CRESTVIEW The Community Redevelopment Agency board is taking a serious look at downtown improvements it can make in its last 11 years before district designation sunsets in 2025. At a Feb. 13 workshop, board members received an analysis of its master plan from Economic Development Council vice president Kay Rasmussen.


CRESTVIEW The Community Redevelopment Agency board is considering downtown improvements it can make in its last 11 years. The district designation sunsets in 2025.



Now, board members have Economic Development Council Vice President Kay Rasmussen's analysis of their master plan. The CRA's existing plan, last updated in 1998, gives the board wide leeway to enhance the district, she said.



Feasible "activity programs" include building rehabilitation; downtown marketing and promotion; public-private partnerships such as with the Main Street Crestview Association; a downtown amphitheater; vehicular traffic pattern improvements; and single family infill housing, Rasmussen said.



"Anything you want to do, you can do," she said.



The plan supports programming events to draw people downtown, recommending at least two festivals a year, a goal already surpassed by events including the Triple B Festival, the Average Joe Car Show and the Fall Festival.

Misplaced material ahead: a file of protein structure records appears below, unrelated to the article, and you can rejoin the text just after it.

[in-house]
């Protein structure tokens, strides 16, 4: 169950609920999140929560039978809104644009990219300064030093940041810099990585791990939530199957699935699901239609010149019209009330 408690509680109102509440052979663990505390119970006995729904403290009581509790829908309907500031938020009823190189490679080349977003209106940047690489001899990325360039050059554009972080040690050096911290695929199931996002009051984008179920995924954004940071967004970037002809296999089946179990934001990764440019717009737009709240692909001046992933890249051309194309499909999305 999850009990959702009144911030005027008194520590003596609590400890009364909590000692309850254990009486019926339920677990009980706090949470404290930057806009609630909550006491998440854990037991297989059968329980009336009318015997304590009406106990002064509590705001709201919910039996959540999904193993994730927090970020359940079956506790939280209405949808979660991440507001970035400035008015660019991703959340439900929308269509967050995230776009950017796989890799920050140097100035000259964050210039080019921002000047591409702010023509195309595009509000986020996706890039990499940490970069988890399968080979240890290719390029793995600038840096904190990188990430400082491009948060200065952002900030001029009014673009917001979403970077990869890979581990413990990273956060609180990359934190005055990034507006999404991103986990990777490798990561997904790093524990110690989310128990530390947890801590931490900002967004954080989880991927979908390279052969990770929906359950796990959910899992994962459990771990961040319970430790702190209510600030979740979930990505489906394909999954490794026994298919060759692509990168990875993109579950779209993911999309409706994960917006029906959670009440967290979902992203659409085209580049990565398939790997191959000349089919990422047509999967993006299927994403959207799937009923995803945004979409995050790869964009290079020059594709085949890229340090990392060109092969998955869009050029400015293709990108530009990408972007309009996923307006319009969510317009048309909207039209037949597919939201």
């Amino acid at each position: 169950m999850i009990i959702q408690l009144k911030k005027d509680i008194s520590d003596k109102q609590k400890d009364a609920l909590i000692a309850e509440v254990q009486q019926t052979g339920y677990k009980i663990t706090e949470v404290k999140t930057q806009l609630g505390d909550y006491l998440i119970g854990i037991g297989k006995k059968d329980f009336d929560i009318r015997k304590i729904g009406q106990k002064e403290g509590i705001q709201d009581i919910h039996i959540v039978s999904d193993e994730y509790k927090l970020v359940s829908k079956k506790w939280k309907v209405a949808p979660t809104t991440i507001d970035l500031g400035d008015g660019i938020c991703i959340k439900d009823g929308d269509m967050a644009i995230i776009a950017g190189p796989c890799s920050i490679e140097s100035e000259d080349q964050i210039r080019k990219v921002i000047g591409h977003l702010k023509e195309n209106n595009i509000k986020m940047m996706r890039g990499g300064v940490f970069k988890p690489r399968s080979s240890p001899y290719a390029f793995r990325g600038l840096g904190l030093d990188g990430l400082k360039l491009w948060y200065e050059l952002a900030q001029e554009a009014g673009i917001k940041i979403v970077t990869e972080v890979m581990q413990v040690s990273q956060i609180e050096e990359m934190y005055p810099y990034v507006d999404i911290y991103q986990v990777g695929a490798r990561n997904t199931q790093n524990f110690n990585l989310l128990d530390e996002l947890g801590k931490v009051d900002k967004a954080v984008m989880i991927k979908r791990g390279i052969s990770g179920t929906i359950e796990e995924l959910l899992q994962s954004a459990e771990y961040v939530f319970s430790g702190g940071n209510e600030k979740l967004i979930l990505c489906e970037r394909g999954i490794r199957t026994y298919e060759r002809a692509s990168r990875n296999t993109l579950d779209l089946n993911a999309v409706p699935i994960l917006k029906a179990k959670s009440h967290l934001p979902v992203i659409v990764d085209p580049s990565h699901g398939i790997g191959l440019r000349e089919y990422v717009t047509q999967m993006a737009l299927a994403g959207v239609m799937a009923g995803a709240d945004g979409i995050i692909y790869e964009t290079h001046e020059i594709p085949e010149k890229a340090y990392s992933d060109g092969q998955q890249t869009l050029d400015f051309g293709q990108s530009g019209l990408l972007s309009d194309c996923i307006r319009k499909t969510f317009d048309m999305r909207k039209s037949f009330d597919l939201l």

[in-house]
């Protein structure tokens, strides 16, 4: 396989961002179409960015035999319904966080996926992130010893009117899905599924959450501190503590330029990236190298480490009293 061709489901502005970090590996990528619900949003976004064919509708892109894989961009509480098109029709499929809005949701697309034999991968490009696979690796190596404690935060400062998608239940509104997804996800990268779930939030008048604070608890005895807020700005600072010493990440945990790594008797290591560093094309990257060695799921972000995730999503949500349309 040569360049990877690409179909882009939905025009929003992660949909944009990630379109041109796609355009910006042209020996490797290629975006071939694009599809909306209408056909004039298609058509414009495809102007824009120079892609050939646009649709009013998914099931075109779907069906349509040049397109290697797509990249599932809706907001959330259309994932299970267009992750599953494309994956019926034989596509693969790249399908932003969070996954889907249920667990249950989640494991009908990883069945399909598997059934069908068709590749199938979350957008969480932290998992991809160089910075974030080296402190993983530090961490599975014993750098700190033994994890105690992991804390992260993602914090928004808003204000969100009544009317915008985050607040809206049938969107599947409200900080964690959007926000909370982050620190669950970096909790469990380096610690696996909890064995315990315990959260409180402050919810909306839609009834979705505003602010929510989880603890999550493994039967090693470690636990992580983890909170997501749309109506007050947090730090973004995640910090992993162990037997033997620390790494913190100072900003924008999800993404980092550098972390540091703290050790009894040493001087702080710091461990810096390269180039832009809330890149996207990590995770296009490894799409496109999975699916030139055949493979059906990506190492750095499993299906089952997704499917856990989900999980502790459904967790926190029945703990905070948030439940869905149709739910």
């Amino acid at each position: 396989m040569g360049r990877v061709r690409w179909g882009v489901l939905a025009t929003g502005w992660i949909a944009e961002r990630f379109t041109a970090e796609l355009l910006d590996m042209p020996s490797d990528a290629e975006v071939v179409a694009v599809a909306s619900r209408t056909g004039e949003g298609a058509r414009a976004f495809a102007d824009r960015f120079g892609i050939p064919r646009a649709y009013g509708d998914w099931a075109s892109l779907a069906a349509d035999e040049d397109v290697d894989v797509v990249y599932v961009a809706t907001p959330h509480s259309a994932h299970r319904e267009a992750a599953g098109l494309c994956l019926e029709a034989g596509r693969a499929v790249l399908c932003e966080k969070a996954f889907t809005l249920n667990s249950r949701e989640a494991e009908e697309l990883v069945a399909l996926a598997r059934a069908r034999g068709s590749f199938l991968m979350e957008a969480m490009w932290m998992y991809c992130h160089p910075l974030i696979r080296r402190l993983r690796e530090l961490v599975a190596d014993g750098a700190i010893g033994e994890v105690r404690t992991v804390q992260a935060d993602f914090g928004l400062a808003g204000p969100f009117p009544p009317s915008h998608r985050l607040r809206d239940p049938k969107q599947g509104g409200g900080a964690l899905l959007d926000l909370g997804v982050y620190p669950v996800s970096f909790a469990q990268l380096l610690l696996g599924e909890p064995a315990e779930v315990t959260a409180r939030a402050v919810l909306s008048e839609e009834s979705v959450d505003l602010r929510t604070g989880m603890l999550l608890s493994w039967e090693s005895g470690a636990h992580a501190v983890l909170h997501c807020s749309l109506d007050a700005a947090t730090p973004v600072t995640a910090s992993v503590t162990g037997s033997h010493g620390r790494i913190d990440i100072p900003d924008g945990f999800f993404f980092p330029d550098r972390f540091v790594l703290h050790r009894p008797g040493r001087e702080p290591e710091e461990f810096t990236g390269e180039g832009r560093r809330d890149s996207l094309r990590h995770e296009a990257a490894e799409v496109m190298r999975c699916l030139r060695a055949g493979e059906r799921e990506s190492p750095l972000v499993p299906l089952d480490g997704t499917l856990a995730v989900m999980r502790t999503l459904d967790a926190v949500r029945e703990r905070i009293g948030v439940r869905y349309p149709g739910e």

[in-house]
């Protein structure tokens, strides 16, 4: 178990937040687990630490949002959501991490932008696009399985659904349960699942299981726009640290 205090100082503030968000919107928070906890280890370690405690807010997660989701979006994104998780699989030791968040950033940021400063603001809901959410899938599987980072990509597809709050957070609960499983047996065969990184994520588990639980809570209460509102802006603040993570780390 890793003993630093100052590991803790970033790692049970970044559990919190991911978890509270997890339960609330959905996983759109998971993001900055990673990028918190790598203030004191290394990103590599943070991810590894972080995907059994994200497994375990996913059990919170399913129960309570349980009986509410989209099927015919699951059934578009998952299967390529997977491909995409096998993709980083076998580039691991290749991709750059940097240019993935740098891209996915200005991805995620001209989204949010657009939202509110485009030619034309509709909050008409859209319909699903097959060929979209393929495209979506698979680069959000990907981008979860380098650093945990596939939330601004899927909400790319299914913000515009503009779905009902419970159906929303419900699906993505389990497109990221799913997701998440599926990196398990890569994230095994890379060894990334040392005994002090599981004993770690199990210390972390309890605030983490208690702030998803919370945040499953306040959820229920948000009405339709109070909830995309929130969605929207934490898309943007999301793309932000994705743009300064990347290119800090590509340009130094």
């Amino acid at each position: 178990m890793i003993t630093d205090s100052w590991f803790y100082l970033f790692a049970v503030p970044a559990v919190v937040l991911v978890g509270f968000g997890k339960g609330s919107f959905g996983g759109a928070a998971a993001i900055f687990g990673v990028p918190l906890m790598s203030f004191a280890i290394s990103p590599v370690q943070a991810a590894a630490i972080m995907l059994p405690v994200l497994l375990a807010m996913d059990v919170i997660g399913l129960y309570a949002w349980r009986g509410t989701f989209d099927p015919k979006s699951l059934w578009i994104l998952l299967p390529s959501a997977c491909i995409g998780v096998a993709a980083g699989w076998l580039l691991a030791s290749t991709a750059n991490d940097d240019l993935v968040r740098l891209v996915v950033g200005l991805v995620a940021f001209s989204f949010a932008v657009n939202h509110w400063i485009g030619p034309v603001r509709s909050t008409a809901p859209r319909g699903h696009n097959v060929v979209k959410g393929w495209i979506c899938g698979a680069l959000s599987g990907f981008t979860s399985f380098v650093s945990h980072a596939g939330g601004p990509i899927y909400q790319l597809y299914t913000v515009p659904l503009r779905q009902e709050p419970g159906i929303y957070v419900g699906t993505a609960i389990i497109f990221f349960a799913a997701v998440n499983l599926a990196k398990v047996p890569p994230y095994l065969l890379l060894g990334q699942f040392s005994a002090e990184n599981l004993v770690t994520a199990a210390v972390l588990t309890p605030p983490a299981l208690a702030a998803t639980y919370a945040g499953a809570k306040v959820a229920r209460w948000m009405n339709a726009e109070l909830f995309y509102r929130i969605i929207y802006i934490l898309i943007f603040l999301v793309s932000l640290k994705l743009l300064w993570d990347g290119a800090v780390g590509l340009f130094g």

Projects under consideration, including a linear park linking the historic district with Twin Hills Park and a community garden, received Rasmussen's enthusiastic endorsement.



Residential base



During a CRA workshop Thursday, consultant Jack Dorman, stressed the importance of establishing a downtown residential base, which will require a land use code change.



"We've got to have a downtown that doesn't close at 5 o'clock in the afternoon," he said. "There has to be residents and residences that don't close after sunset."



Florida A&M University officials have expressed concerns about the lack of affordable student housing, Mayor David Cadle said. Dorman said a zone change would allow student housing, such as apartments above downtown businesses.



Having a three-story downtown building with commercial on the first floor, offices on the second and residential on the third could "triple the rental potential, but right now we can't offer that," city planner Eric Davis said.



Board members expressed enthusiasm for the potential to realize many of their goals.



"I'm overwhelmed by your presentation, but in reality we can make it happen," board member Joe Blocker said.



WANT TO GO?



The Community Redevelopment Agency's next meeting is 5 p.m. Feb. 24 at Crestview City Hall



Email News Bulletin Staff Writer Brian Hughes, follow him on Twitter or call 850-682-6524.